Historical note and terminology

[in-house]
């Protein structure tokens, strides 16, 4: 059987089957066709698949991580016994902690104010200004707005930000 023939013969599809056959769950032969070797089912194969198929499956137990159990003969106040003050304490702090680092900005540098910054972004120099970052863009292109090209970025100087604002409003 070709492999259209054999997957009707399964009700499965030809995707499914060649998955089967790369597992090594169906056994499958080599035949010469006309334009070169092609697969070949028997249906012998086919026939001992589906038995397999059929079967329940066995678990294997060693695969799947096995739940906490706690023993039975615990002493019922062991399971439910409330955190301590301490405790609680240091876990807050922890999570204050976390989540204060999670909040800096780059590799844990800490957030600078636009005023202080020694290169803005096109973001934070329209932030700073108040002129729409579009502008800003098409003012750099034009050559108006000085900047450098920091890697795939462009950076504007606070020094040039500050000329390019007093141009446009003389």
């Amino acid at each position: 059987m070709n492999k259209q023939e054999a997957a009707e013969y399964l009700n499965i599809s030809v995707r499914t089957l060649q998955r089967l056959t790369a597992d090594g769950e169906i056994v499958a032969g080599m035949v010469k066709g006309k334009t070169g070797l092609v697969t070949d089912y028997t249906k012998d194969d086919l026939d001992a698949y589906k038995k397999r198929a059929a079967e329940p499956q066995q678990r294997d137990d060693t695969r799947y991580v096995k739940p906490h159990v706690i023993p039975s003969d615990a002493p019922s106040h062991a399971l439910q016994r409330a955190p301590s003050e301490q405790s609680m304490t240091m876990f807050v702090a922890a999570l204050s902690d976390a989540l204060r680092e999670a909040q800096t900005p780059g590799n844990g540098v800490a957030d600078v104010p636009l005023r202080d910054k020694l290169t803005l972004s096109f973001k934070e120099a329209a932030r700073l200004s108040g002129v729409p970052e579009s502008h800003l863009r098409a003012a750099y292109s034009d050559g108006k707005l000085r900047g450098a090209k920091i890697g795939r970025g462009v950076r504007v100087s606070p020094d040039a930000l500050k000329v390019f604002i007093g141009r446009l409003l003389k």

The beneficial effect of physostigmine, a cholinesterase inhibitor, on myasthenia gravis was first described by Mary Broadfoot Walker in 1934 (Walker 1934). Physostigmine was soon replaced by prostigmine because of its side effects (Walker 1935). Prostigmine remained the primary drug for myasthenia gravis until the 1950s when it was replaced by its analog, pyridostigmine. Pyridostigmine has a longer duration of action and fewer muscarinic side effects than does prostigmine. It is marketed for the treatment of myasthenia gravis. Even though data from well controlled clinical trials to support its clinical use are lacking, pyridostigmine is the most commonly used first-line therapy for myasthenia gravis based on its use in practice for over 50 years (Maggi and Mantegazza 2011). In 2003, the FDA approved pyridostigmine for use by the military for increasing troops' chances of surviving exposure to the nerve gas soman. Because no human trials have been done, the approval was based on reviewing effectiveness studies in animals.
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